Originally published by 2 Minute Medicine® (view original article). Reused on AccessMedicine with permission.

1. Cardiovascular deaths, non-fatal myocardial infarctions, and hospitalization due to heart failure occurred more frequently in patients with coronary heart disease (CHD) that experienced mental stress-induced ischemia than those that did not.

2. CHD patients who experienced ischemia with both mental and conventional stress had a similar frequency of coronary events to those who only experienced mental stress-induced ischemia. This in turn was more frequent than those who never experienced ischemia or who only had conventional stress-induced ischemia.

Evidence Rating Level: 2 (Good)

Study Rundown:

Physical stress, such as that which occurs during an exercise stress test, can trigger myocardial ischemia in patients with stable coronary heart disease (CHD). This study attempted to identify if mental stress can trigger myocardial ischemia in CHD patients and if mental stress-induced ischemia is associated with future coronary events. The Mental Stress Ischemia Prognosis Study (MIPS) and Myocardial Infarction and Mental Stress Study 2 (MIMS2) had patients with stable CHD or recent myocardial infarction (MI) undergo conventional stress (exercise or pharmacology) and mental stress (public speaking) testing. Ischemia was measured by myocardial perfusion imaging with single-photon emission computed tomography (SPECT). Cardiovascular death, non-fatal MI, and heart failure hospitalizations over the following years were collected by hospital records. Of the 918 pooled participants (age = 60±10 years, 55% White, 40% Black, 34% women), 16% experienced mental stress-induced ischemia, 31% had conventional stress ischemia, and 10% had both. Cardiovascular deaths and non-fatal MIs were more frequent with those that experienced mental stress-induced ischemia than those that did not. Those experiencing ischemia from mental stress were more likely to have had a history of heart failure or reduced ejection fraction and were more likely to go on to have heart failure. Patients who experienced ischemia with both mental and conventional stress had similar numbers of coronary events to those who only experienced mental stress-induced ischemia, which was more events than those patients who never were ischemic or who only experienced conventional stress ischemia. One strength of the study was the individual study and pooled analysis of the data. Additionally, this study corrected for confounders like duration of exercise in its analysis. One limitation in the scope of this study is that the mental stress model used for this study may not necessarily correlate to everyday ambulatory stress-induced ischemia. Additionally, the model used a single mental stress event, but everyday stress may be composed of multiple sequential or cumulative events. As this study was conducted at a single institution, it may not be generalizable to all populations, notably non-White and non-Black populations which were underrepresented. Finally, this study does not identify the feasibility of translating mental stress-induced ischemia testing into clinical practice.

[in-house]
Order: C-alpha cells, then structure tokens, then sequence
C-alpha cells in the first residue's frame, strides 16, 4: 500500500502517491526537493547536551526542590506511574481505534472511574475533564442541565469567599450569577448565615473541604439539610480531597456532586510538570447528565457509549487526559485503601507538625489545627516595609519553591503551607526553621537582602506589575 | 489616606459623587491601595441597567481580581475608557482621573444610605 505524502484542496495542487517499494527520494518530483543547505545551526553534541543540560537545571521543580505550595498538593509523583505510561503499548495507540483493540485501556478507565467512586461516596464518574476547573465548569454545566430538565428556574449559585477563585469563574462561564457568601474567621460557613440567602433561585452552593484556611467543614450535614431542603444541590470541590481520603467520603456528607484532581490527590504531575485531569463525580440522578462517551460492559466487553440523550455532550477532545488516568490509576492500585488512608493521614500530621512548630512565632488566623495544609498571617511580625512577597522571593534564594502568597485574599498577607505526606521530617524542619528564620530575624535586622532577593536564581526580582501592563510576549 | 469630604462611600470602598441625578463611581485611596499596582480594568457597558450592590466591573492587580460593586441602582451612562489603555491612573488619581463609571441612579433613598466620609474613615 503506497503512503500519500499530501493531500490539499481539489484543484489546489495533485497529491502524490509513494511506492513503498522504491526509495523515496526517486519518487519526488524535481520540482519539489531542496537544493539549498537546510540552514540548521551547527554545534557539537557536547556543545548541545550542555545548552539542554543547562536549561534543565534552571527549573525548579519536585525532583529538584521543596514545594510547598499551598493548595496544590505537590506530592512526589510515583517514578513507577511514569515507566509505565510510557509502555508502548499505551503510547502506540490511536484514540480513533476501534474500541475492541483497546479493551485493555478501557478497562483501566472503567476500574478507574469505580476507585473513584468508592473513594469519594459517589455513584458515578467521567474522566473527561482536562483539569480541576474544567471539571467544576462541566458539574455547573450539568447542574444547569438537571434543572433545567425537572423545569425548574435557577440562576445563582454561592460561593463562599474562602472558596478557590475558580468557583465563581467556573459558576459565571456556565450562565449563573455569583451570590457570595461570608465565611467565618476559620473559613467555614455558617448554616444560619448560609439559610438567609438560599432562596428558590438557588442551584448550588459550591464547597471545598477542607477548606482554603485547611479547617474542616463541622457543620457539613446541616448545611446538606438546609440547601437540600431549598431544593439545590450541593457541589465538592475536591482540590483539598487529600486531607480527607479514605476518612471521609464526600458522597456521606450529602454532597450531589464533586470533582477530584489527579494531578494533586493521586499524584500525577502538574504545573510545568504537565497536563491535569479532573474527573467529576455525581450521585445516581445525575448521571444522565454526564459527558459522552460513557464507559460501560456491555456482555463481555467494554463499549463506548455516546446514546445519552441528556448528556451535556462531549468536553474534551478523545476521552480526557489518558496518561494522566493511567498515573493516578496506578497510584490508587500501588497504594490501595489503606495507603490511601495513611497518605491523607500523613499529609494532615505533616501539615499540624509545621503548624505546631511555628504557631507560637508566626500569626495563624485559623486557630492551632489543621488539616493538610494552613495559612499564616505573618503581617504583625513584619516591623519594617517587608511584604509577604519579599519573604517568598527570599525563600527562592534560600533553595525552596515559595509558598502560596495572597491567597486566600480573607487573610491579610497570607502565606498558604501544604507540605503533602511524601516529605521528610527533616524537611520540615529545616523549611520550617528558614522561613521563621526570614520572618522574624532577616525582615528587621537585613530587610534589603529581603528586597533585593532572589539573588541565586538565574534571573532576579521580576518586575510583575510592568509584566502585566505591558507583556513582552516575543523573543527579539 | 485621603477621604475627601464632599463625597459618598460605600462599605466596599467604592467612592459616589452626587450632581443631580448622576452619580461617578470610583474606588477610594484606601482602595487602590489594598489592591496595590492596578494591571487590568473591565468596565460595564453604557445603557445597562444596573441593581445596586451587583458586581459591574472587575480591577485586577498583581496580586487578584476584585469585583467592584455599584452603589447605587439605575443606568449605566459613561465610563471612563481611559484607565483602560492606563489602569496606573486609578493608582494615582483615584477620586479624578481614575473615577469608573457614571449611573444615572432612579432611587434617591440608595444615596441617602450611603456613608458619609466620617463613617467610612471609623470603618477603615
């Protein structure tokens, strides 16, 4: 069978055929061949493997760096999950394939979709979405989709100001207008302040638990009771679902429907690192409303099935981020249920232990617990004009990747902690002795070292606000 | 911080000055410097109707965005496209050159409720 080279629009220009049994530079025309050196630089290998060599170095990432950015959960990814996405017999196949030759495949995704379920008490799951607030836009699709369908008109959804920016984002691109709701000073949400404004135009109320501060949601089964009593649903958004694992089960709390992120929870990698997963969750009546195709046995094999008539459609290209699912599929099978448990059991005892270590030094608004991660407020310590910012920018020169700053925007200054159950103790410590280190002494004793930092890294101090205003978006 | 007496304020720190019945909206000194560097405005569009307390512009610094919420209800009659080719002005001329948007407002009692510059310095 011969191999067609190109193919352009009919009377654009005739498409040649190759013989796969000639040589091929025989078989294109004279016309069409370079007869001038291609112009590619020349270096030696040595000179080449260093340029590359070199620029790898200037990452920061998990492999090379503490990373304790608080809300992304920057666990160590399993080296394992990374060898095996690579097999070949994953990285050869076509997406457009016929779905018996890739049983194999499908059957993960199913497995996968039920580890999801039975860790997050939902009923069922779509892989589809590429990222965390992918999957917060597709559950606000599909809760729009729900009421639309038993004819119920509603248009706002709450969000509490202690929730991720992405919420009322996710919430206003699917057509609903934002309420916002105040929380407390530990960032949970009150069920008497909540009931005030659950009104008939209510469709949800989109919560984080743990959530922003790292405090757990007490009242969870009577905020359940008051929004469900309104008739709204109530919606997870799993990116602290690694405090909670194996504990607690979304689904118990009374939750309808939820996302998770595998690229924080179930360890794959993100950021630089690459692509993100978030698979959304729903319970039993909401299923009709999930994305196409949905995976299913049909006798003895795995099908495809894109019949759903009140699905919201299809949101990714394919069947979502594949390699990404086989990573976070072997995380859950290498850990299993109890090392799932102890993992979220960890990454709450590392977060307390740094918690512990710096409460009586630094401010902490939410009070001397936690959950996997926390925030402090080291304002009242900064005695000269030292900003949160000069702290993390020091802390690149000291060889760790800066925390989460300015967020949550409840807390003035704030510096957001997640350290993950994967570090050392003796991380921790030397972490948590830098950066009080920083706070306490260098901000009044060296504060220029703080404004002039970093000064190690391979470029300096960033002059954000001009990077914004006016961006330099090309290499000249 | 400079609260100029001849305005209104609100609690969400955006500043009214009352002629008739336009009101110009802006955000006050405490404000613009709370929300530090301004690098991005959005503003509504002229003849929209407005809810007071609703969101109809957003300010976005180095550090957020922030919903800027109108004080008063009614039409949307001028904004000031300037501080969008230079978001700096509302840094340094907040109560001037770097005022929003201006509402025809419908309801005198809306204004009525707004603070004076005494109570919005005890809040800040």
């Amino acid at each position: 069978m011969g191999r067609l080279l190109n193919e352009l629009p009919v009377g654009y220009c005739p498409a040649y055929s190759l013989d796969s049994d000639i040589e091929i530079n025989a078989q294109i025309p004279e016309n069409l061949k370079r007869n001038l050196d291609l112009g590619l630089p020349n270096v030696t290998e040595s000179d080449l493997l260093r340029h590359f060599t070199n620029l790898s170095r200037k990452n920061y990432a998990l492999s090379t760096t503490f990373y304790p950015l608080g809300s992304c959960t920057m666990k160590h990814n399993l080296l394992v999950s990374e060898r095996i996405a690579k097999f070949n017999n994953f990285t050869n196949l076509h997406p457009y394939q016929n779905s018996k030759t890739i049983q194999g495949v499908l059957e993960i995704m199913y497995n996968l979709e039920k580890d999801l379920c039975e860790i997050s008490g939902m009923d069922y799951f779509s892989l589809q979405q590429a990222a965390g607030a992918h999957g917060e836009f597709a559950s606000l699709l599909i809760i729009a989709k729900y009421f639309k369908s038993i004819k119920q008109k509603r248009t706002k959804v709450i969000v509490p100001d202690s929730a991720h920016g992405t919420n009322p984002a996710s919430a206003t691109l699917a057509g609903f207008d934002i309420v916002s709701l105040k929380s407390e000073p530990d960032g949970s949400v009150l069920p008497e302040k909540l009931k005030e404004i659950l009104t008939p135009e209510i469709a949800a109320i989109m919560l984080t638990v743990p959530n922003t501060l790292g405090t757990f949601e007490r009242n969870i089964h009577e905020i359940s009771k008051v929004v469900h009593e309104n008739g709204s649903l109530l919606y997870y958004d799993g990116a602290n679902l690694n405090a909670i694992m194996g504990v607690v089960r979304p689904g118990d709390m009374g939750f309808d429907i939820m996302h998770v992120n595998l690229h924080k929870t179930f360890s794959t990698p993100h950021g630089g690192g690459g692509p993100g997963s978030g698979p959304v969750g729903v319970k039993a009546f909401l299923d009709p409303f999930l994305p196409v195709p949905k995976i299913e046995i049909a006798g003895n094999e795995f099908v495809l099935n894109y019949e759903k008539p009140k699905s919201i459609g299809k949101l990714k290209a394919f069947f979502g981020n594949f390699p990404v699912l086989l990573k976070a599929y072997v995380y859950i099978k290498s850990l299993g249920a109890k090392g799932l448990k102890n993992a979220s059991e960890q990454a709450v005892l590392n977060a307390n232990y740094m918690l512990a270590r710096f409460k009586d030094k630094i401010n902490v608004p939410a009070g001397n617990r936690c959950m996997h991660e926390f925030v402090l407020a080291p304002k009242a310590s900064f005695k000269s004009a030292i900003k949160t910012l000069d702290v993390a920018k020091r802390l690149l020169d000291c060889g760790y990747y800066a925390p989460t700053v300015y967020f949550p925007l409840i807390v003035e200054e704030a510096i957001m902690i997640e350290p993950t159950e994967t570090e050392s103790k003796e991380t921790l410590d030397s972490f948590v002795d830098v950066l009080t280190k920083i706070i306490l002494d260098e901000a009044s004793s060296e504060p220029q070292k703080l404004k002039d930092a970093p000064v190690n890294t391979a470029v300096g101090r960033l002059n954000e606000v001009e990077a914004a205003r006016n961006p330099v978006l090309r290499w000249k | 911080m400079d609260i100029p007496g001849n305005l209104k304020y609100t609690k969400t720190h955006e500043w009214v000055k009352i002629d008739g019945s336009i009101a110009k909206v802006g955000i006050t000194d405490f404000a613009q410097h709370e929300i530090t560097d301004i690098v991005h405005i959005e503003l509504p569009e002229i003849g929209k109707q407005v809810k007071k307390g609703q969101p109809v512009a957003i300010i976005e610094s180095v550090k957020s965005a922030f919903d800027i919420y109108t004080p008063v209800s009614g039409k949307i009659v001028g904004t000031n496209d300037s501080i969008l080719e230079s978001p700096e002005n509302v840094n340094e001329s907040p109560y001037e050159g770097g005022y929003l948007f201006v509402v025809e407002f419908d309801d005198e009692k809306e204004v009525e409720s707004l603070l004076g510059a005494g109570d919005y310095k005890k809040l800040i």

In-Depth [prospective cohort]:

30-79 years old patients with stable CHD or 18-60 years old patients with a MI within 8 months were enrolled in MIPS and MIMS2, respectively. Patients with comorbidities, or who were pregnant, were excluded. Mental stress was induced by a standardized 3-minute public speaking task to at least 4 people. Physical stress was given via the Bruce protocol. If patients could not exercise, they received pharmacological stress in the form of regadenoson. Ischemia was recorded using SPECT imaging and interpreted by blinded readers. The primary end-point of this study was a sum of cardiovascular death and non-fatal MI, collected via the Social Security Death Index and hospital records. The secondary end-point was heart failure hospitalizations. 5% of MIPS (n=618) and 17% of MIMS2 (n=300) patients experienced mental stress-induced ischemia. 34% and 25% experienced conventional stress-induced ischemia, respectively. 10% of the total study population experience both mental and physical stress-induced ischemia. Those with mental stress-induced ischemia more frequently had a positive history of heart failure or had reduced ejection fraction. MIPS patients were followed for 6.0 years, during which their cohort of 618 patients experienced a total of 90 deaths due to cardiovascular causes or non-fatal MIs and 76 hospitalizations for heart failure. The 300 MIMS2 patients were followed for 4.6 years, during which they experienced 66 cardiovascular deaths or non-fatal MIs and 87 hospitalizations for heart failure. Cardiovascular deaths, non-fatal MIs, and hospitalizations for heart failure were more common in the mental stress-induced ischemia group than the non-mental stress-induced ischemia group (MIPS: 4.9 vs 2.2 per 100 patient-years, hazard ratio [HR] = 2.3, 95% CI = 1.5-3.6); MIMS2: 11.5 vs 3.7 per 100 patient-years, HR = 3.5, 95% CI = 2.1-5.6; pooled: 4.8 vs 2.3 per 100 patient-years, HR = 2.0, 95% CI = 1.1-3.7). The addition of mental stress-induced ischemia improved the association of conventional stress ischemia with coronary events (HR = 2.1, 95% CI = 1.5-3.1). Patients who experienced ischemia with both mental and conventional stress had more coronary events than those who did not (8.1 per 100 patient-years, HR = 3.8, 95% CI = 2.6-5.6) or only experienced conventional stress ischemia (HR = 2.7, 95% CI, 1.7-4.3), but an equal number to those who only experienced mental stress–induced ischemia (HR = 1.9, 95% CI = 0.98-3.6).

©2021 2 Minute Medicine, Inc. All rights reserved. No works may be reproduced without expressed written consent from 2 Minute Medicine, Inc. Inquire about licensing here. No article should be construed as medical advice and is not intended as such by the authors or by 2 Minute Medicine, Inc.